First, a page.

This report presents a preliminary analysis comparing the costs and impacts different types of law enforcement have on methamphetamine use.
Methamphetamine belongs in the class of stimulant drugs referred to as Amphetamine Type Stimulants (ATS). The category of ATS includes ecstasy, amphetamine and methamphetamine. This research project concerned itself with the amphetamine and methamphetamine class and excluded ecstasy (and henceforth we use the generic term methamphetamine). In Australia, methamphetamine is available in three forms—powder, base and crystal. Methamphetamine is associated with significant harms and is an important drug policy priority. The National Amphetamine-Type Stimulants Strategy (2008–2011) articulates the following priority areas in relation to methamphetamine:
- improve community awareness and understanding of amphetamine-type stimulant use and related problems;
- reduce the supply of amphetamine-type stimulants;
- develop specific strategies to prevent and reduce amphetamine type stimulant use; and
- develop organisational and system capacity to prevent and respond to amphetamine-type stimulant problems
This research concerns the second priority area—reducing the supply of methamphetamine. The specific aims of the research were twofold:
- to provide a rich description of the Australian methamphetamine supply chains in order to inform drug law enforcement interventions; and
- to conduct an initial economic evaluation comparing law enforcement interventions directed at the methamphetamine market.
The work focused on the methamphetamine market(s) and supply chains in Australia above the retail level. Previous research has examined retail methamphetamine markets in Australia.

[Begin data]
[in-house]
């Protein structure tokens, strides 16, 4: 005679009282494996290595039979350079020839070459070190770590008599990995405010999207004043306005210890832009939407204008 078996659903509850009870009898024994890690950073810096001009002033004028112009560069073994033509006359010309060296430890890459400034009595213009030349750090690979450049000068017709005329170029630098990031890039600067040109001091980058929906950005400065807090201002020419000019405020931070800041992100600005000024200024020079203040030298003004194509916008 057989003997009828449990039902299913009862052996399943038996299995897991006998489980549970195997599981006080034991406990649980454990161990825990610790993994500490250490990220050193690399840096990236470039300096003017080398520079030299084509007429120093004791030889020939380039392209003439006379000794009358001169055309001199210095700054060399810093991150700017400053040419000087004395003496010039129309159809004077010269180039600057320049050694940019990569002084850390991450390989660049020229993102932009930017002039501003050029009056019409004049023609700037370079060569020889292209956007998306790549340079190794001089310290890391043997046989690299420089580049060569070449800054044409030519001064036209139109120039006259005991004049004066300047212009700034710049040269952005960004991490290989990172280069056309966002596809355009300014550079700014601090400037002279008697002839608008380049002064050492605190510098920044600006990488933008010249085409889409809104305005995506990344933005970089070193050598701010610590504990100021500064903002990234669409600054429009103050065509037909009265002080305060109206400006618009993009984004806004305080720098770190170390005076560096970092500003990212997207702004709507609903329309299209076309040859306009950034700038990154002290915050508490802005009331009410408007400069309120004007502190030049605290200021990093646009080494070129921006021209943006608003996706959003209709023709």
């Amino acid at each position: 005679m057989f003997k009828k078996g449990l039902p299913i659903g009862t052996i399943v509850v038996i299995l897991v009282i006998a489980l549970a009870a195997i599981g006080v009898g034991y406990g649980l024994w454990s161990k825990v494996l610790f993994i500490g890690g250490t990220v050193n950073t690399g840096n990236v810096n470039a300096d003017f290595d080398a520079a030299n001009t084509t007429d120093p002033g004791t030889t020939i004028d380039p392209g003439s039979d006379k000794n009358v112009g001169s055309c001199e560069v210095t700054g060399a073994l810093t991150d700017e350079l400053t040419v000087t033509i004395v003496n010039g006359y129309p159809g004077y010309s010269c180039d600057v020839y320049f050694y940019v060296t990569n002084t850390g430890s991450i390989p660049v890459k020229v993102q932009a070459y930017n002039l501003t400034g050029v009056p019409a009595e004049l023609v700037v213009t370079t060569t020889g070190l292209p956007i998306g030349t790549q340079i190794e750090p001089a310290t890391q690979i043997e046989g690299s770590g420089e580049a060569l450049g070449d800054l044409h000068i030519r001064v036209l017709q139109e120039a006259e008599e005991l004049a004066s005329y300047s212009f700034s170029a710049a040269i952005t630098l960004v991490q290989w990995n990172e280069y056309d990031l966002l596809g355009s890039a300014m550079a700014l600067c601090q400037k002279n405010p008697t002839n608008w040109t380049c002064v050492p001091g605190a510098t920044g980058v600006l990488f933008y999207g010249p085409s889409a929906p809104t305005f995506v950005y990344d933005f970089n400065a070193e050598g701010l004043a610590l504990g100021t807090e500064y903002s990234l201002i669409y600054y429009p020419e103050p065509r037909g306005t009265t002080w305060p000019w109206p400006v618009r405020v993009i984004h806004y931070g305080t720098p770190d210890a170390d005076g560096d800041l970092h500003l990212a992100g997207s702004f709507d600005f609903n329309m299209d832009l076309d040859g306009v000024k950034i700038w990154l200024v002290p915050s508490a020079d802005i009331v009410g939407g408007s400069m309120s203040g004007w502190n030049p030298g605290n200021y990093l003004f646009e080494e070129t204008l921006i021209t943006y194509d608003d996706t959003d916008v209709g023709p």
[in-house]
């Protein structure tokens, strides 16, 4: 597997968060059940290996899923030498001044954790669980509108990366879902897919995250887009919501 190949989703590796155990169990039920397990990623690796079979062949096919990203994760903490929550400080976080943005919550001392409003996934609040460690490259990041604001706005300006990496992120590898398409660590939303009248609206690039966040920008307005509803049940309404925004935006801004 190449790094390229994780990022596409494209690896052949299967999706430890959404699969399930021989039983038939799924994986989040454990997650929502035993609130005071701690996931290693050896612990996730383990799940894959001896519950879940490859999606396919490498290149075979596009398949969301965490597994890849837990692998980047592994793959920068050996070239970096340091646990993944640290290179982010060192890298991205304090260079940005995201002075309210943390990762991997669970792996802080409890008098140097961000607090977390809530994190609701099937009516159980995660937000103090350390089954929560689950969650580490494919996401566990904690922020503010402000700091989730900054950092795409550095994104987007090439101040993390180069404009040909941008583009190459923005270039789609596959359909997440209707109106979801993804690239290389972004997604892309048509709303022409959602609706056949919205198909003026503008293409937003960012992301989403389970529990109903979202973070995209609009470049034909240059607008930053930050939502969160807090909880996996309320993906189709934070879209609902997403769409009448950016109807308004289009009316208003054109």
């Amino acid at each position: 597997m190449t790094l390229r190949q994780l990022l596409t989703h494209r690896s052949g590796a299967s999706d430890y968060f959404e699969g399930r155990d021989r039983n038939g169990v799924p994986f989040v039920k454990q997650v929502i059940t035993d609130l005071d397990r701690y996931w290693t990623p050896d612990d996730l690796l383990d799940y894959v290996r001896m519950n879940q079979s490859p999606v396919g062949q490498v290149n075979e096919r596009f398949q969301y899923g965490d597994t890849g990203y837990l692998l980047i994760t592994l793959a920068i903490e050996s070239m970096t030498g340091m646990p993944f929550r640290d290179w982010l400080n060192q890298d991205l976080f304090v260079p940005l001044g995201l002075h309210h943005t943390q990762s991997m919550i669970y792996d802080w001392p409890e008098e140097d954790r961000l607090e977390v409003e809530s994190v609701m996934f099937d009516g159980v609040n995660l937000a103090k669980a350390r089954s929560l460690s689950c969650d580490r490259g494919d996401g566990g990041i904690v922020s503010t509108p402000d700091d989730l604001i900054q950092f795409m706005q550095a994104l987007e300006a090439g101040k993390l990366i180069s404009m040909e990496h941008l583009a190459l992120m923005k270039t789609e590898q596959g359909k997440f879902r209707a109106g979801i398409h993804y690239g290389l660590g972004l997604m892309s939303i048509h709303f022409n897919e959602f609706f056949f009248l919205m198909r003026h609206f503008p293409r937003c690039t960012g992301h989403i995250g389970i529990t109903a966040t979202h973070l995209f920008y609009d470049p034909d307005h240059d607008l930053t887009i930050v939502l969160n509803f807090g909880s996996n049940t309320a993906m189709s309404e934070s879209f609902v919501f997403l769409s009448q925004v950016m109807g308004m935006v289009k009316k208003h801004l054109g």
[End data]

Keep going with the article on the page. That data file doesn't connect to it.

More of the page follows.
Governments and policymakers are interested in determining which interventions are more or less effective than others, such that the scarce funding resources can be allocated in the most efficient manner possible. There is scant research available to law enforcement to guide such decisions. The main impediments to such research are the fundamental methodological challenges inherent in such an undertaking. This project is an attempt to conduct a preliminary analysis comparing the costs and impacts of different types of law enforcement. It is a ground-breaking study as this has not been previously attempted and it should be seen as the initial development of a methodological approach that can be improved upon with subsequent research. The project aimed to determine the relative cost-to-impact ratios of different law enforcement strategies aimed at reducing methamphetamine production and distribution. In an environment focused on efficiency in resource allocation, it is hoped that this research will provide the impetus for further research on the effectiveness of drug law enforcement. As the results of such research accumulate, it is hoped that policymakers will be able to use the information to improve decision making on law enforcement investment.